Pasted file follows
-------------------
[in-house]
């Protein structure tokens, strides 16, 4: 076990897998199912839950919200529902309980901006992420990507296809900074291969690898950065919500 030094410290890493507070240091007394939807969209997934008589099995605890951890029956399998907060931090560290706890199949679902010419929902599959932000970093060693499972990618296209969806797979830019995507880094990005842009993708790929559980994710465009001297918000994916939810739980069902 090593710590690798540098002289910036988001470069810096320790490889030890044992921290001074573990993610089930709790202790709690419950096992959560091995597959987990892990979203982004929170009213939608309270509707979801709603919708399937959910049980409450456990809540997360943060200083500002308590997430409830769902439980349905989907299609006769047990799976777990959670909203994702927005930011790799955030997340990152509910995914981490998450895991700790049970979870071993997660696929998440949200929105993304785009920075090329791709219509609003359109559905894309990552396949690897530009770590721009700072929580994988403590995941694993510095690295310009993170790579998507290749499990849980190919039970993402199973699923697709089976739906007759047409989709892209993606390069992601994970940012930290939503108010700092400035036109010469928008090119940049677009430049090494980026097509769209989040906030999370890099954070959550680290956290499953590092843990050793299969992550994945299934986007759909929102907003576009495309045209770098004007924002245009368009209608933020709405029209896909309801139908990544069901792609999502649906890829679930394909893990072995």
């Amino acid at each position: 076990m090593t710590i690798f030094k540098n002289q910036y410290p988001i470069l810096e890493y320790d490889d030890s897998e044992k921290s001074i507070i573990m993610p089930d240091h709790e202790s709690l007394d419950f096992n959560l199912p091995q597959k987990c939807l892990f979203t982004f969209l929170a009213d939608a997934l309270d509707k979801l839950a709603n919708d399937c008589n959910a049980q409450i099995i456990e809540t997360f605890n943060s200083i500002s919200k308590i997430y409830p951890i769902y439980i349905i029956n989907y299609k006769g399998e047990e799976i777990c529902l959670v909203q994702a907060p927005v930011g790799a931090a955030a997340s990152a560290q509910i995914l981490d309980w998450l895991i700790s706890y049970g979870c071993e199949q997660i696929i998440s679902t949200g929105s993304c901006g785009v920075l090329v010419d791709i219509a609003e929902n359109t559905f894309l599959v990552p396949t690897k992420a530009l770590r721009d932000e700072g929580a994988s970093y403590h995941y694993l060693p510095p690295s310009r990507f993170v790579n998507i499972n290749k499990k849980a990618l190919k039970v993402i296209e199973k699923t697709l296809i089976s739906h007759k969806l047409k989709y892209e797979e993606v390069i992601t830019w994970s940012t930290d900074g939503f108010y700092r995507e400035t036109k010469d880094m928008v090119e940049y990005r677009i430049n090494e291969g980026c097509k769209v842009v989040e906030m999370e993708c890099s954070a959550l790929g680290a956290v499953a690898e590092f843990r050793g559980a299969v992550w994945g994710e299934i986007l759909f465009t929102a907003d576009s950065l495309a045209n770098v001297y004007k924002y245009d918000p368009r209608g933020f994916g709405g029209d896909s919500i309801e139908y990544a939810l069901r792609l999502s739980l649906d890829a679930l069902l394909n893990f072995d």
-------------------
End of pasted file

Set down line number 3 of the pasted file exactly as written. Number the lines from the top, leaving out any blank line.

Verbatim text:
């Amino acid at each position: 076990m090593t710590i690798f030094k540098n002289q910036y410290p988001i470069l810096e890493y320790d490889d030890s897998e044992k921290s001074i507070i573990m993610p089930d240091h709790e202790s709690l007394d419950f096992n959560l199912p091995q597959k987990c939807l892990f979203t982004f969209l929170a009213d939608a997934l309270d509707k979801l839950a709603n919708d399937c008589n959910a049980q409450i099995i456990e809540t997360f605890n943060s200083i500002s919200k308590i997430y409830p951890i769902y439980i349905i029956n989907y299609k006769g399998e047990e799976i777990c529902l959670v909203q994702a907060p927005v930011g790799a931090a955030a997340s990152a560290q509910i995914l981490d309980w998450l895991i700790s706890y049970g979870c071993e199949q997660i696929i998440s679902t949200g929105s993304c901006g785009v920075l090329v010419d791709i219509a609003e929902n359109t559905f894309l599959v990552p396949t690897k992420a530009l770590r721009d932000e700072g929580a994988s970093y403590h995941y694993l060693p510095p690295s310009r990507f993170v790579n998507i499972n290749k499990k849980a990618l190919k039970v993402i296209e199973k699923t697709l296809i089976s739906h007759k969806l047409k989709y892209e797979e993606v390069i992601t830019w994970s940012t930290d900074g939503f108010y700092r995507e400035t036109k010469d880094m928008v090119e940049y990005r677009i430049n090494e291969g980026c097509k769209v842009v989040e906030m999370e993708c890099s954070a959550l790929g680290a956290v499953a690898e590092f843990r050793g559980a299969v992550w994945g994710e299934i986007l759909f465009t929102a907003d576009s950065l495309a045209n770098v001297y004007k924002y245009d918000p368009r209608g933020f994916g709405g029209d896909s919500i309801e139908y990544a939810l069901r792609l999502s739980l649906d890829a679930l069902l394909n893990f072995d």